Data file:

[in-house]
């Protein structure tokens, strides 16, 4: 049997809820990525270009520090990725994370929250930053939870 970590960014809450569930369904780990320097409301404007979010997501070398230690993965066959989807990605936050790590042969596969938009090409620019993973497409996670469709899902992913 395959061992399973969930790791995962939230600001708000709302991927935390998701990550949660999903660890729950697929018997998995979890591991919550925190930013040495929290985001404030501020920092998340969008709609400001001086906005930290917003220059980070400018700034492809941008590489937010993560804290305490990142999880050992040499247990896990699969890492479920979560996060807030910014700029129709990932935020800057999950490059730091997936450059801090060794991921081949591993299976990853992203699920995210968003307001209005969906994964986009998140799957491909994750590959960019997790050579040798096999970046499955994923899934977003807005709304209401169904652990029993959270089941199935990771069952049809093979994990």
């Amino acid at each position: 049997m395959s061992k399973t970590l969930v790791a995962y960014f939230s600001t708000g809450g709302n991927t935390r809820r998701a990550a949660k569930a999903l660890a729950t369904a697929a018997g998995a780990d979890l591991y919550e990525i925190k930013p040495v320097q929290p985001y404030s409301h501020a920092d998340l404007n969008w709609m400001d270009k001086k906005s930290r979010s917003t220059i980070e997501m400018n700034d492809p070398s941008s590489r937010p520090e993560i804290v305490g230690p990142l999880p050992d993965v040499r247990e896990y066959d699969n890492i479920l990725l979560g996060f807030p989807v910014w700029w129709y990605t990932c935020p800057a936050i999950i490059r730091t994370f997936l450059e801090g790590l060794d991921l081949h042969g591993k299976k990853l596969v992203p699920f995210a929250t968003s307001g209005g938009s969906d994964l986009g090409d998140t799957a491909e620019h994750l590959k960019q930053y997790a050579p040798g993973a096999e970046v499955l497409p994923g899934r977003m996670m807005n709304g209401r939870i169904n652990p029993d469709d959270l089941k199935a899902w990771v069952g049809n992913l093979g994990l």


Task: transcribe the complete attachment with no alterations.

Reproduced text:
[in-house]
């Protein structure tokens, strides 16, 4: 049997809820990525270009520090990725994370929250930053939870 970590960014809450569930369904780990320097409301404007979010997501070398230690993965066959989807990605936050790590042969596969938009090409620019993973497409996670469709899902992913 395959061992399973969930790791995962939230600001708000709302991927935390998701990550949660999903660890729950697929018997998995979890591991919550925190930013040495929290985001404030501020920092998340969008709609400001001086906005930290917003220059980070400018700034492809941008590489937010993560804290305490990142999880050992040499247990896990699969890492479920979560996060807030910014700029129709990932935020800057999950490059730091997936450059801090060794991921081949591993299976990853992203699920995210968003307001209005969906994964986009998140799957491909994750590959960019997790050579040798096999970046499955994923899934977003807005709304209401169904652990029993959270089941199935990771069952049809093979994990």
């Amino acid at each position: 049997m395959s061992k399973t970590l969930v790791a995962y960014f939230s600001t708000g809450g709302n991927t935390r809820r998701a990550a949660k569930a999903l660890a729950t369904a697929a018997g998995a780990d979890l591991y919550e990525i925190k930013p040495v320097q929290p985001y404030s409301h501020a920092d998340l404007n969008w709609m400001d270009k001086k906005s930290r979010s917003t220059i980070e997501m400018n700034d492809p070398s941008s590489r937010p520090e993560i804290v305490g230690p990142l999880p050992d993965v040499r247990e896990y066959d699969n890492i479920l990725l979560g996060f807030p989807v910014w700029w129709y990605t990932c935020p800057a936050i999950i490059r730091t994370f997936l450059e801090g790590l060794d991921l081949h042969g591993k299976k990853l596969v992203p699920f995210a929250t968003s307001g209005g938009s969906d994964l986009g090409d998140t799957a491909e620019h994750l590959k960019q930053y997790a050579p040798g993973a096999e970046v499955l497409p994923g899934r977003m996670m807005n709304g209401r939870i169904n652990p029993d469709d959270l089941k199935a899902w990771v069952g049809n992913l093979g994990l």